For decades, Israel has slaughtered Palestinians with impunity, always protected by the U.S. government and its veto at the UN Security Council. But the latest bloody assault on Gaza has prompted more open talk about Israeli war crimes — and U.S. complicity, says Marjorie Cohn.
By Marjorie Cohn
By sending vast amounts of military aid to Israel, members of the U.S. Congress, President George W. Bush, President Barack Obama and Defense Secretary Chuck Hagel have aided and abetted the commission of war crimes, genocide and crimes against humanity by Israeli officials and commanders in Gaza.
An individual can be convicted of a war crime, genocide or a crime against humanity in the ICC if he or she “aids, abets or otherwise assists” in the commission or attempted commission of the crime, “including providing the means for its commission.”
There is growing evidence that Israeli leaders and commanders have committed war crimes, genocide and crimes against humanity as defined in the Rome Statute for the ICC. U.S. military aid has aided, abetted and assisted the commission of these crimes by providing Israel with the military means to commit them.
During Operation Protective Edge, Israeli forces again used the Dahiye Doctrine, which, according to the UN Human Rights Council [Goldstone] Report, involves “the application of disproportionate force and causing of great damage and destruction to civilian property and infrastructure, and suffering to civilian populations.”
According to the Congressional Research Service, in 2007, the Bush Administration agreed to provide Israel with $30 billion in military assistance from 2009 to 2018, provided in annual increments of $3.1 billion. During his March 2013 visit to Israel, Obama pledged that the U.S. would continue to provide Israel with multi-year commitments of military aid subject to the approval of Congress.
Since 2012, the U.S. has sent $276 million worth of weapons and munitions to Israel, not including exports of military transport equipment and high technologies. From January to May 2014, the U.S. transferred to Israel almost $27 million for rocket launchers, $9.3 million worth of parts of guided missiles and nearly $762,000 for bombs, grenades and munitions of war.
On July 20, 2014, Israel requested additional ammunition, including 140mm tank rounds and 40mm illumination grenades, and the Defense Department approved the sale three days later. It came from a $1 billion stockpile of ammunition the U.S. military stores in Israel for that country’s use; it is called War Reserve Stockpile Ammunition-Israel.
In early August 2014, both houses of Congress overwhelmingly passed, and Obama signed, an appropriation of $225 million for Israel’s Iron Dome missile defense system, which has also been used in Gaza. The Senate vote was unanimous. With no debate, the House of Representatives voted 395 to 8 to approve the deal.
Here is a summary of the crimes, as defined in the Rome Statute, that Israeli leaders have committed and U.S. leaders have aided and abetted:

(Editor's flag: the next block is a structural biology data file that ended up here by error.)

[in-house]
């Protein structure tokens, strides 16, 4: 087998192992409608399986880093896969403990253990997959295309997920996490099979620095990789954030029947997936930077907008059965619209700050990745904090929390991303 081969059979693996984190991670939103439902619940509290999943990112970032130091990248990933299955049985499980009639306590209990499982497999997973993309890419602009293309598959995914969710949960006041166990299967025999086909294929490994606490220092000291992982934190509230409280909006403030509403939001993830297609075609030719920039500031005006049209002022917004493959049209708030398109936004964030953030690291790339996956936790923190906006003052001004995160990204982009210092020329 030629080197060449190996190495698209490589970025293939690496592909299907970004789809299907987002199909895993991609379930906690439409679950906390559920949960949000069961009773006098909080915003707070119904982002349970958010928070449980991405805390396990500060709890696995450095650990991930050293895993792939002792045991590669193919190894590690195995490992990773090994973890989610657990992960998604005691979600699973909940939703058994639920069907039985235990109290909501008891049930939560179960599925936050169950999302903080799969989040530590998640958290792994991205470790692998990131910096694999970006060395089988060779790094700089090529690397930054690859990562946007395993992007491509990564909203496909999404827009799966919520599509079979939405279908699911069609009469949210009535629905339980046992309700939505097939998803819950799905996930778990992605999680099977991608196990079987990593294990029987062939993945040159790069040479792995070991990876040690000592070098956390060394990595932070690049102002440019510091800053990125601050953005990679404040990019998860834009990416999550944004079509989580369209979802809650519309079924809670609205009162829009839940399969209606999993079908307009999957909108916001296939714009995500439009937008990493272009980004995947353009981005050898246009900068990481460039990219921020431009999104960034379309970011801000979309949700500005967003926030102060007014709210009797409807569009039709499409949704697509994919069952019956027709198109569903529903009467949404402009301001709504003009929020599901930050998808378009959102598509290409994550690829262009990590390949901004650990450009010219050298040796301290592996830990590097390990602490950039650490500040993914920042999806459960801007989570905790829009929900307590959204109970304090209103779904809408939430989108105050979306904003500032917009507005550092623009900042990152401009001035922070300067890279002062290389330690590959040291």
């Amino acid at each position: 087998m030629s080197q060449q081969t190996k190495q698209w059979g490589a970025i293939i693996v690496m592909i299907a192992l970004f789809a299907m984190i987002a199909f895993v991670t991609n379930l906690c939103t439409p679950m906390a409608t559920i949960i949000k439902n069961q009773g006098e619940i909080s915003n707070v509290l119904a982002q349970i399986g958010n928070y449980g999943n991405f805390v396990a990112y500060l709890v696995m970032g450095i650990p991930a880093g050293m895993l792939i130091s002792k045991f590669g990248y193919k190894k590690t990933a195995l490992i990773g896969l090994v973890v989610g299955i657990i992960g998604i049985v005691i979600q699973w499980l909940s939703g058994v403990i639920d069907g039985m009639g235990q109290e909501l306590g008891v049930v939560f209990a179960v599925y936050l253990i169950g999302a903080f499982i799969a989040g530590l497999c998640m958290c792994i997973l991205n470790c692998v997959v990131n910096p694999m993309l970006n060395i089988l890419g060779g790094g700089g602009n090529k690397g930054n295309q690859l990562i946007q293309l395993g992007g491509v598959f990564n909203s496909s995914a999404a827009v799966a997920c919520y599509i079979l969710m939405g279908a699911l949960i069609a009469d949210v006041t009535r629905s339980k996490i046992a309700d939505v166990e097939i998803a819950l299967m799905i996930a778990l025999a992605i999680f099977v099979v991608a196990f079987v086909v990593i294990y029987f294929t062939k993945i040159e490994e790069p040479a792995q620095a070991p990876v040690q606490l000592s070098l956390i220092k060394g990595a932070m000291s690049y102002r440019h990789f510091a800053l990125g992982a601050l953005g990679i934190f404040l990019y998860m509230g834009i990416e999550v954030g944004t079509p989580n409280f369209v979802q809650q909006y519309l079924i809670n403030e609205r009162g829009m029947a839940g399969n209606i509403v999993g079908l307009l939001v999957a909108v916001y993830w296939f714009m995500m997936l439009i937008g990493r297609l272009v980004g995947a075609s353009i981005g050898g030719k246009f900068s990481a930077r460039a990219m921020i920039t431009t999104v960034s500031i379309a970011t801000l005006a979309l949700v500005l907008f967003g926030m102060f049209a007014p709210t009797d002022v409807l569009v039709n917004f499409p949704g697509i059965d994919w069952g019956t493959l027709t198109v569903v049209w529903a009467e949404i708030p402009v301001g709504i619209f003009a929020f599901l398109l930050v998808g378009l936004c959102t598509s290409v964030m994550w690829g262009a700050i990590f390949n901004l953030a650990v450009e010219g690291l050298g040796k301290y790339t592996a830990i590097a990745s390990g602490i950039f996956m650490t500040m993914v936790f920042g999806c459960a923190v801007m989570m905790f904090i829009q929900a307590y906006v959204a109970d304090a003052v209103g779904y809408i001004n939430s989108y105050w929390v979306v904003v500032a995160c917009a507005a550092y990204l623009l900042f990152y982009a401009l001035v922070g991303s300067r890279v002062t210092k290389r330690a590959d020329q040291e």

(1) Willful killing: Israeli forces have killed nearly 2,000 Palestinians (more than 400 children and over 80 percent civilians). Israel used 155-millimeter artillery, which, according to Human Rights Watch, is “utterly inappropriate in a densely populated area, because this kind of artillery is considered accurate if it lands anyplace within a 50-meter radius.”
(2) Willfully causing great suffering or serious injury to body or health: Nearly10,000 people, 2,500 of them children, have been wounded. Naban Abu Shaar told the Daily Beast that the dead bodies from what appeared to be a “mass execution” in Khuza’a looked like they were “melted” and were piled on top of each other; assault rifle bullet casings found in the house were marked “IMI” (Israel Military Industries).
UNICEF said the Israeli offensive has had a “catastrophic and tragic impact” on children in Gaza; about 373,000 children have had traumatic experiences and need psychological help. The UN Relief and Works Agency for Palestine Refugees (UNRWA) said: “There’s a public health catastrophe going on. You know, most of the medical facilities in Gaza are non-operational.”
(3) Unlawful and wanton, extensive destruction and appropriation of property not justified by military necessity: Tens of thousands of Palestinians have lost their homes. More than 1,300 buildings were destroyed and 752 were severely damaged. Damage to sewer and water infrastructure has affected two-thirds of Gazans. On July 20, Israeli forces virtually flattened the small town of Khuza’a; one man counted 360 shell attacks in one hour.
Reconstruction of Gaza is estimated to cost $6 billion. Israel shrunk Gaza’s habitable land mass by 44 percent, establishing a 3 km “no-go” zone for Palestinians; 147 square miles of land will be compressed into 82 square miles. Oxfam described the level of destruction as “outrageous … much worse than anything we have seen in previous [Israeli] military operations.”
(4) Willfully depriving a prisoner of war or a civilian the rights of fair and regular trial: Nearly 2,000 Palestinians were arrested by Israeli forces during July 2014, according to the Palestinian Prisoners Center for Studies. Prisoners include 15 members of the Palestinian Legislative Council, about 240 children, dozens of women, journalists, activists, academics and 62 former prisoners previously released in a prisoner exchange.